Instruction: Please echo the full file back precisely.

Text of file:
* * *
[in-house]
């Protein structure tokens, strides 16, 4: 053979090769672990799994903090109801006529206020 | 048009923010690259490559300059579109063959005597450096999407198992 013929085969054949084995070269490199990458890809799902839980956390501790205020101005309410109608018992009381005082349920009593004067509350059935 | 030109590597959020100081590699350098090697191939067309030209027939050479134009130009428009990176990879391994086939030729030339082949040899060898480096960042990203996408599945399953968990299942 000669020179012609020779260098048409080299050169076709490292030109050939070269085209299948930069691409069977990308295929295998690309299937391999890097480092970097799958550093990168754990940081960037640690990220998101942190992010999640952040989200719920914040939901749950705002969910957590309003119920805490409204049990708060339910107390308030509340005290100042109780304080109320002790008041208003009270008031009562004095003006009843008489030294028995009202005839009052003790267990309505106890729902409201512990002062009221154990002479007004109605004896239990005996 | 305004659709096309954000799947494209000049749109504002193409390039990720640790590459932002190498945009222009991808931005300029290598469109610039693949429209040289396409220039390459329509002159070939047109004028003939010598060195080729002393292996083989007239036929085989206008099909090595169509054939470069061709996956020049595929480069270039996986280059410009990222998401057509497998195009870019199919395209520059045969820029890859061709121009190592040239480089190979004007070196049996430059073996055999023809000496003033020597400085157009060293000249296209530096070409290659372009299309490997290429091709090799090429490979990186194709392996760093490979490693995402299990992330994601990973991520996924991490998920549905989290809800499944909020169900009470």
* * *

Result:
[in-house]
């Protein structure tokens, strides 16, 4: 053979090769672990799994903090109801006529206020 | 048009923010690259490559300059579109063959005597450096999407198992 013929085969054949084995070269490199990458890809799902839980956390501790205020101005309410109608018992009381005082349920009593004067509350059935 | 030109590597959020100081590699350098090697191939067309030209027939050479134009130009428009990176990879391994086939030729030339082949040899060898480096960042990203996408599945399953968990299942 000669020179012609020779260098048409080299050169076709490292030109050939070269085209299948930069691409069977990308295929295998690309299937391999890097480092970097799958550093990168754990940081960037640690990220998101942190992010999640952040989200719920914040939901749950705002969910957590309003119920805490409204049990708060339910107390308030509340005290100042109780304080109320002790008041208003009270008031009562004095003006009843008489030294028995009202005839009052003790267990309505106890729902409201512990002062009221154990002479007004109605004896239990005996 | 305004659709096309954000799947494209000049749109504002193409390039990720640790590459932002190498945009222009991808931005300029290598469109610039693949429209040289396409220039390459329509002159070939047109004028003939010598060195080729002393292996083989007239036929085989206008099909090595169509054939470069061709996956020049595929480069270039996986280059410009990222998401057509497998195009870019199919395209520059045969820029890859061709121009190592040239480089190979004007070196049996430059073996055999023809000496003033020597400085157009060293000249296209530096070409290659372009299309490997290429091709090799090429490979990186194709392996760093490979490693995402299990992330994601990973991520996924991490998920549905989290809800499944909020169900009470």